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Here’s How Malta’s Greylisting Can Affect Due Diligence And Business Operations 

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With confirmation that Malta will now fall under the Financial Action Task Force’s (FATF) grey list, the question on everyone’s lips is how the damning demotion will affect their personal and/or professional due diligence going forward.

Lovin Malta spoke to Damian Mifsud from QGEN GROUP to take a deeper look into the issue. 

Mifsud explained that greylisting increases the level of risk that a Malta-based legal (company) or natural person (an individual) is assigned when being assessed by a foreign institution. 

For example, if a foreign banking partner was supporting a local company, it will now need to perform increased due diligence on the company, its clients, and the transactions. 

This could create a worrying scenario since foreign partners may simply decide that it is not worth the cost of this extra due diligence and will no longer support Malta-based businesses. 

Banks face fines of up to 4% of their global turnover if found to be in breach of anti-money laundering due diligence procedures, so de-risking Malta might not be out of the question. 

“To put it into perspective, what an American bank makes out of Malta in a year, it will make with the UK in a day. In the event of a breach, they will still be subject to a 4% fine on their global earnings, making switching off Malta an easy decision,” Mifsud said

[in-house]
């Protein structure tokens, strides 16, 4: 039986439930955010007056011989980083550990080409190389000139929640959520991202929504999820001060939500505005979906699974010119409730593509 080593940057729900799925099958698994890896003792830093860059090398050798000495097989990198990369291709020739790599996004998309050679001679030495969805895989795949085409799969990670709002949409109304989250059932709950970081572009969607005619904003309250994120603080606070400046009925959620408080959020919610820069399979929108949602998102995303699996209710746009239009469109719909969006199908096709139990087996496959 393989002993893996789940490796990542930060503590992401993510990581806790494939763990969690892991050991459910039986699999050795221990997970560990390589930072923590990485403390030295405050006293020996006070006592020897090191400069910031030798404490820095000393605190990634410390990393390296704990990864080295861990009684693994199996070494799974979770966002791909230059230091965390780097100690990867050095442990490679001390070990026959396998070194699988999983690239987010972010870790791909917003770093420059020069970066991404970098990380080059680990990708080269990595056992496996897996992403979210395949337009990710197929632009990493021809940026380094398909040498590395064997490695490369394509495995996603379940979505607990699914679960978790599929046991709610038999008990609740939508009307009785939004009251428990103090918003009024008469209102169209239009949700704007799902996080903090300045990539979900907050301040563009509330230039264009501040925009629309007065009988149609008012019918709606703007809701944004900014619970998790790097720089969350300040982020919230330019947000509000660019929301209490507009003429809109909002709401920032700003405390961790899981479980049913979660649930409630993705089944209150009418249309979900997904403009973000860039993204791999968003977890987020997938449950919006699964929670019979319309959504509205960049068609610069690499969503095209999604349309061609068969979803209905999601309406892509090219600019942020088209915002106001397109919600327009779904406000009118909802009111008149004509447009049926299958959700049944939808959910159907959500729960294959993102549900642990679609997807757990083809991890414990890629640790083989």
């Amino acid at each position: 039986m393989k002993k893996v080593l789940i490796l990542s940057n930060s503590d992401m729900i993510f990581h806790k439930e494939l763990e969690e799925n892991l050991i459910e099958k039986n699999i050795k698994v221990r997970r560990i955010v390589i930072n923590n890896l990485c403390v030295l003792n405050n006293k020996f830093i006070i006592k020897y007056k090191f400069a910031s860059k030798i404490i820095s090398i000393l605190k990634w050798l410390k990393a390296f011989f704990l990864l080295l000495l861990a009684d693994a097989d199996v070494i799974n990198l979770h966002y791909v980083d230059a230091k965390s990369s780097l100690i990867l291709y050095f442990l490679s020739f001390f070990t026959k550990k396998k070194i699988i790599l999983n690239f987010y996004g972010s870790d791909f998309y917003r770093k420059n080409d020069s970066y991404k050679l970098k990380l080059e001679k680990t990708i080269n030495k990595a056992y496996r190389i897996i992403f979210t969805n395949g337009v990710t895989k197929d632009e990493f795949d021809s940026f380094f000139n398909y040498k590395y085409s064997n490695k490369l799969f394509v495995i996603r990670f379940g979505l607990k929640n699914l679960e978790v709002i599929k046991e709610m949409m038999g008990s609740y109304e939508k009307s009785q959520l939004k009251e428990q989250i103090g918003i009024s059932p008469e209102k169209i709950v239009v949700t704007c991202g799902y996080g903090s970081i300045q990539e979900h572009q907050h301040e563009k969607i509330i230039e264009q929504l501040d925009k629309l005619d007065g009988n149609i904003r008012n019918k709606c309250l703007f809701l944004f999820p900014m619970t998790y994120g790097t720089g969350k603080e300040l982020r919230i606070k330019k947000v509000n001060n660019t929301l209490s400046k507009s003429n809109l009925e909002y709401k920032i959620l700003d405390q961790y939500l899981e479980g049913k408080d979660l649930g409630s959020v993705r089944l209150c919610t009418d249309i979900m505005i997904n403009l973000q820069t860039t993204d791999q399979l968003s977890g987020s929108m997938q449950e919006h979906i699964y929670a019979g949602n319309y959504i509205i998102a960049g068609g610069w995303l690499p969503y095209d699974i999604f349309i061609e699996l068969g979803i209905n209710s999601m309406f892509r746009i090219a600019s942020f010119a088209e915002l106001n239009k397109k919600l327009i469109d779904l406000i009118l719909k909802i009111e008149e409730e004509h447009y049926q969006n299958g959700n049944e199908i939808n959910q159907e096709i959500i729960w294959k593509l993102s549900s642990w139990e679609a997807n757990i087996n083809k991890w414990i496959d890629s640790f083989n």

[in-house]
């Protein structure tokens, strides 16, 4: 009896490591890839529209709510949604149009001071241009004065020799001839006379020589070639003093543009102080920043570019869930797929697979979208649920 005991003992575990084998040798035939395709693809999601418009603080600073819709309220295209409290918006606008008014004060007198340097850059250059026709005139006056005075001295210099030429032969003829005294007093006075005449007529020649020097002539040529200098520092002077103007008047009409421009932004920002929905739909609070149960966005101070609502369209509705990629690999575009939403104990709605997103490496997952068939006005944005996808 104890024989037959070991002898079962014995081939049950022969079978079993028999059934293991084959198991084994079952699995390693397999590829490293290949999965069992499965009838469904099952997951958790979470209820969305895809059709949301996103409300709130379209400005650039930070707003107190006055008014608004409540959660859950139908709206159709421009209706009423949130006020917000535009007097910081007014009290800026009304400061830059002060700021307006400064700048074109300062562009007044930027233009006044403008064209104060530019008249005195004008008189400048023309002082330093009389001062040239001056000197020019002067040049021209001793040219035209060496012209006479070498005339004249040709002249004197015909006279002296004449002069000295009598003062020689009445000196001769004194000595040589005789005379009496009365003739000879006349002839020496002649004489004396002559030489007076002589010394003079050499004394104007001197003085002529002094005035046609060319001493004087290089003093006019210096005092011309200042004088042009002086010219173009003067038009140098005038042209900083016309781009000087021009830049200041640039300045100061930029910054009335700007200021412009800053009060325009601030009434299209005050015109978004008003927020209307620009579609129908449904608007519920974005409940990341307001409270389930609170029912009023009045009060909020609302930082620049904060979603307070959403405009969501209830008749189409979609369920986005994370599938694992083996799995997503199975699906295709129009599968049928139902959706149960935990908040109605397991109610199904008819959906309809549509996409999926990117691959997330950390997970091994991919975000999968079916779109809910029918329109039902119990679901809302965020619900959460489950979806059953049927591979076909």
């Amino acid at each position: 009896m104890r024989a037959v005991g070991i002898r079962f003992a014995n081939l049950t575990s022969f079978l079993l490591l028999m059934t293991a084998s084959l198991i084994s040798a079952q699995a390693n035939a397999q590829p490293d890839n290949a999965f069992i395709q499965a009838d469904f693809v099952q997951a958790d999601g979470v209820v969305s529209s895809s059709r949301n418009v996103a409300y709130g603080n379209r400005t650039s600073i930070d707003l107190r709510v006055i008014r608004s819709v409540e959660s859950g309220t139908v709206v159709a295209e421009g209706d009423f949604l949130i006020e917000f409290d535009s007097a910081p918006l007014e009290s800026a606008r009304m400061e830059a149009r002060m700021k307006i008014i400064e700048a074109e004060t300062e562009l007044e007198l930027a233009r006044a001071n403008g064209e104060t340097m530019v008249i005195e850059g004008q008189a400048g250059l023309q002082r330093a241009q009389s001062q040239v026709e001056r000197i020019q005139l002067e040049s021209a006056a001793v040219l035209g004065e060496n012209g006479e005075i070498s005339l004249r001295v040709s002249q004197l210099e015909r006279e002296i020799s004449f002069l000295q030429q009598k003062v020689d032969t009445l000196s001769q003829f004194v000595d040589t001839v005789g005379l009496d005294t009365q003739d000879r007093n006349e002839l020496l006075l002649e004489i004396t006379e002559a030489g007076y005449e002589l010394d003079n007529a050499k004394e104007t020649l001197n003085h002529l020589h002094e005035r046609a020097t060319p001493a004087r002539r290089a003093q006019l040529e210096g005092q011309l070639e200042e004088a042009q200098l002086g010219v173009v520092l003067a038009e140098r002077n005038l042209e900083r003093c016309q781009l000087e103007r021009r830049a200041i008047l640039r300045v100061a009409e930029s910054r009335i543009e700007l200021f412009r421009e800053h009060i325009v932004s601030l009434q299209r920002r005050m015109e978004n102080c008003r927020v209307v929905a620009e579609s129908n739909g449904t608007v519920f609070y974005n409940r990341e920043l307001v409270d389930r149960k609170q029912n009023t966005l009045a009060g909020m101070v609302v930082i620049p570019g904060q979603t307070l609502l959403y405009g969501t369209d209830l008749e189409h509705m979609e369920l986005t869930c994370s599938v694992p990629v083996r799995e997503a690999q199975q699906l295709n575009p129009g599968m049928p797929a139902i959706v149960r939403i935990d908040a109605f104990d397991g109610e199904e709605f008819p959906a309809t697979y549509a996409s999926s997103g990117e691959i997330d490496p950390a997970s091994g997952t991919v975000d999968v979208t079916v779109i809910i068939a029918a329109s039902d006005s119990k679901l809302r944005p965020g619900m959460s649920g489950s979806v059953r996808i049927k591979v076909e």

What this means is increased scrutiny for the ones that will continue working with Malta. It is still unclear as to how local authorities like the FIAU or MFSA will up its inspections or enforcement, but both will do all they can to get Malta off the grey list as soon as possible. 

As Mifsud notes, Malta is also still under its MoneyVal extended review, so the pressure will be on local authorities to make sure everything is up to scratch.

“This will mean extra costs for local regulated businesses as they will need to take on extra staff and/or use specialist providers to help them clean up their existing client records and onboard new customers,” he said. 

However, the question remains as to how these changes will impact Malta’s economy. 

Mifsud fears that there could be an adverse effect on our financial services due to the inevitable increase in costs and increased compliance requirement-losing counterparts.

“It is a very worrying scenario which may lead to an uncompetitive product offering,” he warned.

The local fintech sector, which is already a crowded and extremely competitive space at the pan-European market level, could also be impacted with a number of providers losing their competitive edge.

“Having all this increased burden in addition to being in a greylisted jurisdiction is daunting and makes them very uncompetitive,” Mifsud said. 

Smaller companies will be hit the hardest, Mifsud said, as they simply will be unable to keep up with the costs. However, businesses serving the local market might be less affected – and could actually benefit from big internal players leaving as a result of Malta’s greylisting.

Hopefully, Malta will not be greylisted for long – with the FATF setting out an action plan for the country. 

As part of the FATF action plan, Malta must increase the focus of the FIAU’s financial analysis on serious tax offences and related money laundering.

It will also increase the use of financial intelligence in pursuing criminal tax and related money laundering cases.

Meanwhile, it must also improve the identification of inaccurate beneficial ownership information provided by Maltese legal persons, and the application of dissuasive, effective and proportionate sanctions on legal persons and subject persons for failure to comply with their beneficial ownership obligations.

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Julian is the Editor at Lovin Malta with a particular interest in politics, the environment, social issues, and human interest stories.

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